Review: Pass Labs XA160.8 Amplifier

Category: Amplifiers

This is a short review to add to the observations already made by Sonicray in his excellent 7-17-14 review of the XA30.5 and XA30.8 amplifiers and by Peterayer’s 3-10-14 post in response to the thread started by Bo1972 on 2-25-14.

Both do an excellent job dissecting the differences they heard, and their descriptions are completely consistent with what I experienced. My objective here is simply to build on their comments by adding another perspective that may help others understand what is going on with these two designs.

For most of this year, like many others in the Audiogon community I had been wondering how the new Pass “Point 8” amplifiers compare to their Point 5 counterparts. After following the posts in the Audiogon forums, curiosity finally got the better of me and I called Mark Sammut at Reno Hi Fi to get the inside scoop.

Silly me. Long story short: as a result of several conversations I have just spent the last few weeks comparing a demo pair of Pass XA160.8 monoblocks to my current pair of XA160.5’s.

As a sidebar, I have to share in the overwhelming positive sentiment on Audiogon in support of Mark and Reno HiFi. Were it not for his business model that includes making a market in pre-owned Pass equipment, I would never have been able to leverage my way up over the past 10 years by way of used and demo units to my current level of gear.

As it turns out, this was one of the more interesting and challenging comparisons I’ve made as an audiophile. When I asked why Pass kept the .5 series in the product line after the .8’s were released the answer was that “…they will appeal to a segment of audiophiles.”

During my first listening session I learned why. Both amps are awe inspiring, but they present the music with different perspectives. In my system, the .5’s and the .8’s displayed distinctly different “WOW !” factors that I would distill to single words as follows:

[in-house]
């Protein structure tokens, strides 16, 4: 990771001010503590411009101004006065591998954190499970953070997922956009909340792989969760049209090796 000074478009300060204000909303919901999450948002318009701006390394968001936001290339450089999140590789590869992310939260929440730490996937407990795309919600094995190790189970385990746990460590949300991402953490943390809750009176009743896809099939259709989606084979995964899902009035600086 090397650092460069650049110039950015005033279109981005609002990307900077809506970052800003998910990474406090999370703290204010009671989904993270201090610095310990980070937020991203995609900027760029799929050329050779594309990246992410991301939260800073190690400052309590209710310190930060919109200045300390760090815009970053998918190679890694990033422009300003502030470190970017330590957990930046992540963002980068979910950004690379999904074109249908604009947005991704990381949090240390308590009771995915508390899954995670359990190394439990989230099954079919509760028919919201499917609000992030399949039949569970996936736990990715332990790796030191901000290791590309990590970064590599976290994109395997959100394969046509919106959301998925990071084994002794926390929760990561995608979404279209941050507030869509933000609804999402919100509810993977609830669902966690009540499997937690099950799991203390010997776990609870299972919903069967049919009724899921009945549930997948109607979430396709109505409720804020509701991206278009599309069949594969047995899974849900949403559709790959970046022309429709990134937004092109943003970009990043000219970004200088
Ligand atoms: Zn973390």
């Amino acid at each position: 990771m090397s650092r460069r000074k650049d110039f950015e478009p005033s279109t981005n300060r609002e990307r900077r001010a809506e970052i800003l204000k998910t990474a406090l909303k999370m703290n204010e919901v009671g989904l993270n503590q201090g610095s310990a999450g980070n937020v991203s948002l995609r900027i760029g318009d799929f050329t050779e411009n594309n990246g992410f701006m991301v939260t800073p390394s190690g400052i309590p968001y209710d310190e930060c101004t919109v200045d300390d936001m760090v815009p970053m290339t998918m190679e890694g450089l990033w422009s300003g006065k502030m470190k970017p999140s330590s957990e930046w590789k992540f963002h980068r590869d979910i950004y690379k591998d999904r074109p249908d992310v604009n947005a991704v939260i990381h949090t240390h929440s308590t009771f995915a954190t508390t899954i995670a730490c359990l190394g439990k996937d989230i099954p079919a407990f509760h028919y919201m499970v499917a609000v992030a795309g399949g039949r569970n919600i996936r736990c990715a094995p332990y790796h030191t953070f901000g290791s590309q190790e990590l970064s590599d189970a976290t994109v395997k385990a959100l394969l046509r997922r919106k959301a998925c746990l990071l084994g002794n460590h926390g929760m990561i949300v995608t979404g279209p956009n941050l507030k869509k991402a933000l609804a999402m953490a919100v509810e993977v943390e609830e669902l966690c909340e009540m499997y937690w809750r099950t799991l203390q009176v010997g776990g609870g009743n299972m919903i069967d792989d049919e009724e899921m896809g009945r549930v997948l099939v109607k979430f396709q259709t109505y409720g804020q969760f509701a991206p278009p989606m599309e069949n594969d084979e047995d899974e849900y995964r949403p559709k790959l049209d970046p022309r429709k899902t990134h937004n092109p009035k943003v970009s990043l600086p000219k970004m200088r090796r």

XA 160.5: PRESENCE !!
XA 160.8: AIR !!

By “presence” I mean that the 160.5’s tended to push voices slightly forward, with lead or solo voices seemingly jumping out of the speakers into the room along the front plane of the panels. A good example is the track “Garfield’s Blackberry Blossom” on Lyle Lovett’s “Release Me” which begins with a series of beats on a kick drum to set the tempo. With the 160.5’s it sounds like I’m standing right in front of the drum kit with the compression waves hitting me right in the chest with each “thwack.” WOW!

By “air” I mean that the 160.8’s somehow create a sonic holodeck between my speakers that is more like hearing instruments in a natural space than being presented in a layered stereophonic soundfield. Again, WOW! But the immediate impact of those drumbeats was not as up close and personal as with the .5’s. The drum kit was just as loud and projected just as much bass energy but was placed in a perhaps more realistic position at the rear of the soundstage. Which is to say, not as “present.” I must admit that I kinda missed that bit of excitement.